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Munich: buildings over 100 meters high are not taboo – Munich

The old city with its towers and domes, traditional village centers and mature neighborhoods and protected open spaces should no longer be affected by skyscrapers. On the other hand, buildings that clearly exceed the 100 meter height limit set by referendum in 2004 are no longer taboo – provided that the location is correct and the architectural requirements are high.

The areas for such new remarkable buildings could be mainly the areas located along the tracks between the main railway station and Pasing, as well as the axis between the Vogelweideplatz and the fair. These are key messages from the new skyscraper study, the basic concept of which was presented to the Urban Development Committee on Tuesday afternoon.

Two buildings to get Munich out of sleep

Fifteen years after the conflict on Munich's skyscraper, two towers of 155 meters high could revive the area around the old parcel post. Never has the time been cheaper.Comment by Gerhard Matzig


The projects of two skyscrapers of more than 150 meters located near the Friedenheimer Bridge in the parcel post area have sparked a debate on the question of how far and where Munich can grow up. Opinions diverge: the innovative and spectacular architecture arouses joy, but traditionalists also worry about the typical cityscape. A year and a half ago, the city council commissioned a study on the towers to increase the objectivity of the debate.

The report, written by the Munich office 03 Architekten, is still in the design stage. The results form a basis for the high-level debates during the next municipal election campaign. Citizens and professionals will discuss the issue over the next year, before the new city council decides how to manage the results of the study.

For many years, the city council felt bound by the 2004 democratic decision that there should be no new houses higher than the Frauenkirche towers. But faced with tremendous growth, a shortage of space and a significant demand for apartments and offices, the wind has turned in the city hall. The 100-meter limit, which is incomprehensible in terms of urban planning, should not restrict the scope of thinking and designing for future times, according to the study. High-rise buildings, "as a typology of urban construction and an important urban design tool", constitute an important part of the subsequent development of Munich for Andreas Garkisch of 03 Architekten.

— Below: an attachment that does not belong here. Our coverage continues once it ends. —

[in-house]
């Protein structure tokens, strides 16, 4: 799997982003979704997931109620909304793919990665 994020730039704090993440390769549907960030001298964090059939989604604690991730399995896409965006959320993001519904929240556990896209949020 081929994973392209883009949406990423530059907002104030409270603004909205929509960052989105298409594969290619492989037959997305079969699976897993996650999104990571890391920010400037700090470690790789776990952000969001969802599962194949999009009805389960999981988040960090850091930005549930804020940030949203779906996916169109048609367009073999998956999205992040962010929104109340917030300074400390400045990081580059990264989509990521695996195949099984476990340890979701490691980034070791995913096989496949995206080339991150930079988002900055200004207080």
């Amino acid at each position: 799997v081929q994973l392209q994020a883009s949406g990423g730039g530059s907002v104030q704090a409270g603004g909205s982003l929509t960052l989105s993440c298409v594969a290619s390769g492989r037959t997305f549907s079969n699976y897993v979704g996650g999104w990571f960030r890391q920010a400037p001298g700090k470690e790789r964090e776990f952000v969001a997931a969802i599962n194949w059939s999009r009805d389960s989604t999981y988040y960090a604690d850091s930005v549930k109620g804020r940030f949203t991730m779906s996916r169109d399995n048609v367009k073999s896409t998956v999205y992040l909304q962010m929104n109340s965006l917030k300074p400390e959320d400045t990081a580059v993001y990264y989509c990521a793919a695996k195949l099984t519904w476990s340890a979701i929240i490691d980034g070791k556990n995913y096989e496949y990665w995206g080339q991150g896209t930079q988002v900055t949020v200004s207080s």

The commercial area located between Vogelweideplatz and the Messestadt Riem, where the Süddeutsche Verlag tower has been erected since 2008, is an architectural symbol and where the high-rise ensemble of Vogelweideplatz has a particularly high development potential for high-rise buildings. Councilor Elisabeth Merk wants the city council to obtain a corresponding plan in the coming year.

Andreas Garkisch pointed out that in the new report the requirements for architectural design are "much clearer" than in previous Munich building studies. For example, the greatest value lies in the design of the ground floor areas. They should be accessible to all and can also be equipped with arcades. This has contributed to the integration of high-rise buildings into public spaces, thus contributing positively to their environment. The application for opening for all also applies to roofs. Again, the idea of ​​"sharing" plays a role.

The study makes it clear that simple glass showcases have no chance of being approved. The design of the facade becomes a decisive criterion. They must be well structured, have a spatial depth and thus allow a varied play of shadows and lights.

A specific catalog of criteria for the construction of high-rise buildings should make planners, project promoters, the public and politicians aware of the urban planning and architectural features of Munich's tallest buildings. In addition to the development plan procedure, a multi-step planning process should be put in place to ensure the high quality of the tower projects. It is only then that the acceptance of high-rise buildings by often very critical neighbors will be guaranteed. For example, we want to prescribe that facade patterns are made on a scale of 1: 1. Although it is expensive, but contributes to the quality assurance.

One particular aspect is whether there will be purer and purer residential buildings in Munich in the future. The authors of the study point out that skyscrapers are usually associated with higher construction costs. Low-cost residential construction is therefore only conceivable with "moderate development". The huge demand for low-cost apartments will therefore not be able to be resolved significantly by high-rise residential buildings.

In Munich, there are about 15 buildings over 70 meters high. They are mainly distributed in the Arabellapark, the Bahnachse / Südring, the Ostbahnhof with the construction of the Süddeutscher Verlag, the Olympiapark and the Mittlerer Ring North / Frankfurter Ring region. It is unlikely that one tower after the other will emerge from the ground. Striking buildings, yes, but not at any price, says the councilor. A style of investment in high-rise buildings is not what the thriving city of Munich now needs urgently.

Munich is getting closer to paradise

Two towers 155 meters high must be built on the old parcel post. Buildings should dominate in the west of the city and should fuel the discussion on maximum height.By Alfred Dürr